White rose petals fell from the ceiling of St. Mary Major Basilica Monday, as Romans celebrated the anniversary of a 4th century Marian miracle.
The miracle, which inspired the construction of the papal Marian basilica, involved a miraculous snowfall in Rome on August 5 in the year 358.
According to tradition, the Virgin Mary appeared to both a nobleman named John and to Pope Liberius (352-366) in a dream foretelling the August snow and asking for a church to be built in her honor on the site of the snowfall. The church was rebuilt by Pope Sixtus III (432-440), after the Council of Ephesus in 431 declared Mary to be the Mother of God.
Cardinal Stanislsw Rylko, archpriest of the Basilica of St. Mary Major, celebrated the Mass to mark the 1,661th anniversary of this “miracle of the snow.”
“On the occasion of this great feast of the Basilica of St. Mary Major, Jesus Christ also addresses us, each one of us, this phrase: ‘Here is your Mother’. This invitation suggests having confidence in her, without fear, and listening to her, to let yourself be guided by her,” Rylko said in his homily on August. 5.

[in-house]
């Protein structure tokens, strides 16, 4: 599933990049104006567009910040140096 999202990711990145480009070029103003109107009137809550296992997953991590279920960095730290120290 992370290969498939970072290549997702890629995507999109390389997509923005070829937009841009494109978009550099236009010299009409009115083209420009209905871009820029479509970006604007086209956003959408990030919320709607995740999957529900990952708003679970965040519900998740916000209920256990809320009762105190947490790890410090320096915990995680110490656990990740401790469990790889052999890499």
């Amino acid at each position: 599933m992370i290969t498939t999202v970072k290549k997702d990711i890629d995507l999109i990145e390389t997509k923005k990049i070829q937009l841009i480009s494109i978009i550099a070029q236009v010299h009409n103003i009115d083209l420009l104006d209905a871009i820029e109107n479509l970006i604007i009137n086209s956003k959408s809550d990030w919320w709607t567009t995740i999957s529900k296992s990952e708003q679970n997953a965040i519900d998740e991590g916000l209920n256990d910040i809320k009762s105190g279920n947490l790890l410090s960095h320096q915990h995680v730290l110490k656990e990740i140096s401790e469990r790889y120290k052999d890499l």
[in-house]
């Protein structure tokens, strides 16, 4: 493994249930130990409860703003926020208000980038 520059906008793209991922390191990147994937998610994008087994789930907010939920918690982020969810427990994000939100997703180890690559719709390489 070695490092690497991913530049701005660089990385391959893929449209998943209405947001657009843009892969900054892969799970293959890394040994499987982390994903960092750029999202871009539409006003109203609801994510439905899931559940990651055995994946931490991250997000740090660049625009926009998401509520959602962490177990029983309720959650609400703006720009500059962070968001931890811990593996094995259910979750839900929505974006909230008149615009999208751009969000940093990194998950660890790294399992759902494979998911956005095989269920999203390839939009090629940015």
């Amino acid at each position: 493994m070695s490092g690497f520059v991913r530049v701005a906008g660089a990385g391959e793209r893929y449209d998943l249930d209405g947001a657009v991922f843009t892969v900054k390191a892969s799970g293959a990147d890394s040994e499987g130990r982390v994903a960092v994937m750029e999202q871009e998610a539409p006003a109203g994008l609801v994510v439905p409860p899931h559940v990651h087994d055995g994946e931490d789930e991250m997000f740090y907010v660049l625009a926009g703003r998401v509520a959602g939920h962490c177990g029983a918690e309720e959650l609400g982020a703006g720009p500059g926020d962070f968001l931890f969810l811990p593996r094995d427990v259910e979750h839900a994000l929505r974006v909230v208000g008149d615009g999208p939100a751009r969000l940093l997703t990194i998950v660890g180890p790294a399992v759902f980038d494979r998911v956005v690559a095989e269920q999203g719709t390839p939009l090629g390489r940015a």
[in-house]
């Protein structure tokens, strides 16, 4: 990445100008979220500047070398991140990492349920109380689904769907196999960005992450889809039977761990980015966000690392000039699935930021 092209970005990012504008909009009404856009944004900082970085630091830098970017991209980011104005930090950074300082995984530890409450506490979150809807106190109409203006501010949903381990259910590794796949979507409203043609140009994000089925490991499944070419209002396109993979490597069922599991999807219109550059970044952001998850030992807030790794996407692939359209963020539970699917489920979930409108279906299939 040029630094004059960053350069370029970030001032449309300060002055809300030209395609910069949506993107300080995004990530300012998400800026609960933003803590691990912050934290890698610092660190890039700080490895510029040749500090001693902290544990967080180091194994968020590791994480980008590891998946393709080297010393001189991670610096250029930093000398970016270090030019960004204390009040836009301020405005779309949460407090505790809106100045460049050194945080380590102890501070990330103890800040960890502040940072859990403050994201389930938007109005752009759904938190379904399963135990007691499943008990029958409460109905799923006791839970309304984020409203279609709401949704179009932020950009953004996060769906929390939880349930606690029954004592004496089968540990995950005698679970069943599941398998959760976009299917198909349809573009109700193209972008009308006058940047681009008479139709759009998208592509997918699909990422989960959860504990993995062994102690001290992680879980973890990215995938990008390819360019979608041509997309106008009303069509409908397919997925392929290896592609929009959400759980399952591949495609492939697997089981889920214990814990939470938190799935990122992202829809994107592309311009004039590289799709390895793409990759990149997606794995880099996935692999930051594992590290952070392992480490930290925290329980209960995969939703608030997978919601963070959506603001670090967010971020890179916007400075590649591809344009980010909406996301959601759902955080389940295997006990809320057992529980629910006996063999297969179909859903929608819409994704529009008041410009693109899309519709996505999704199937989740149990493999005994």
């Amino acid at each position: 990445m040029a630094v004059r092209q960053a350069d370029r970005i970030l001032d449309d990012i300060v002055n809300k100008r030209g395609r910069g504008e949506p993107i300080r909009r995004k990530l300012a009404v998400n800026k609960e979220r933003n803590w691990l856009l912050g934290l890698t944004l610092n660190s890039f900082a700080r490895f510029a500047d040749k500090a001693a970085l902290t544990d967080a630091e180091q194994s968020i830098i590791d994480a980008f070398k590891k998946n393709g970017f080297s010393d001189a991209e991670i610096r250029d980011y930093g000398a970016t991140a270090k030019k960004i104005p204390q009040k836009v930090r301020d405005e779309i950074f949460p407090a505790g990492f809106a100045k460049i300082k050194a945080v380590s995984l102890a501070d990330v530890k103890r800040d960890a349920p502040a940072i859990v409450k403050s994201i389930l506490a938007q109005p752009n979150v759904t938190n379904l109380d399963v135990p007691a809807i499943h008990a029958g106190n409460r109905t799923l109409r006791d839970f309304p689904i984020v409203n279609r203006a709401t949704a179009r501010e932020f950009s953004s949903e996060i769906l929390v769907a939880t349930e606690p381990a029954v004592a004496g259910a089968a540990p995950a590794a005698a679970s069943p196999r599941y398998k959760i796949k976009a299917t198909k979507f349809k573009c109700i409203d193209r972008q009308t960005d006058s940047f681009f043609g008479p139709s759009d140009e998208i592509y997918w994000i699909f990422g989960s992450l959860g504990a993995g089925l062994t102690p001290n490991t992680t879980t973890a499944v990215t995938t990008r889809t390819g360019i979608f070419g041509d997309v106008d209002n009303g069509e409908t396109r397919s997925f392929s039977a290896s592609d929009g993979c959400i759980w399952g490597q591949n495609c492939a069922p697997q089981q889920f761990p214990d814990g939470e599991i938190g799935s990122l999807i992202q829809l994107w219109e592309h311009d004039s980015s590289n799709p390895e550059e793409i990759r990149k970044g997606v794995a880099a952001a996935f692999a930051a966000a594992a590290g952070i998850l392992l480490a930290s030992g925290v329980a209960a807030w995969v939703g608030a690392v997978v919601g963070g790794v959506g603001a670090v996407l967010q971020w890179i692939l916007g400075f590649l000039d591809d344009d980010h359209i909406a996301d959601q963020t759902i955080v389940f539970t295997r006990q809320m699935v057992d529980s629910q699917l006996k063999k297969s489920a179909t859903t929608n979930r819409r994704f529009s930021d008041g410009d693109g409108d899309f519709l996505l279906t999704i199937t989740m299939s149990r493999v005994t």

“Christ continues to entrust His mother to each of us, ‘Here is your Mother’ and we, like the apostle John, are called to take Mary to our house, to allow her to enter our lives, to make her a part of our joys, of our problems, of the challenges we face everyday,” he said.
Among the four major papal basilicas in Rome, St. Mary Major is the only one that maintained its original structure. Mosaics dating back to the 5th century can be seen in the central nave of the basilica, which also houses the relic of the Holy Crib from the birth of Christ.
The dedication of St. Mary Major is celebrated each year on August 5 with a Mass in which white rose petals fall from the ceiling as the “Gloria” is sung. The feast is preceded by a triduum of prayer at the basilica from August 2-4.
This year there will also be a light and laser show in the piazza in front of the basilica at 9 p.m. to celebrate the feast. The show will be dedicated to Notre Dame Cathedral, which was damaged by a fire in April. It will also recognize the 500th anniversary of Leonardo da Vinci’s death this year.
“Let us not forget the words of the Virgin during the wedding at Cana. Our Mother today, as then, continues to say to each one of us: ‘Do whatever Jesus tells you,’” Cardinal Rylko said at the Mass.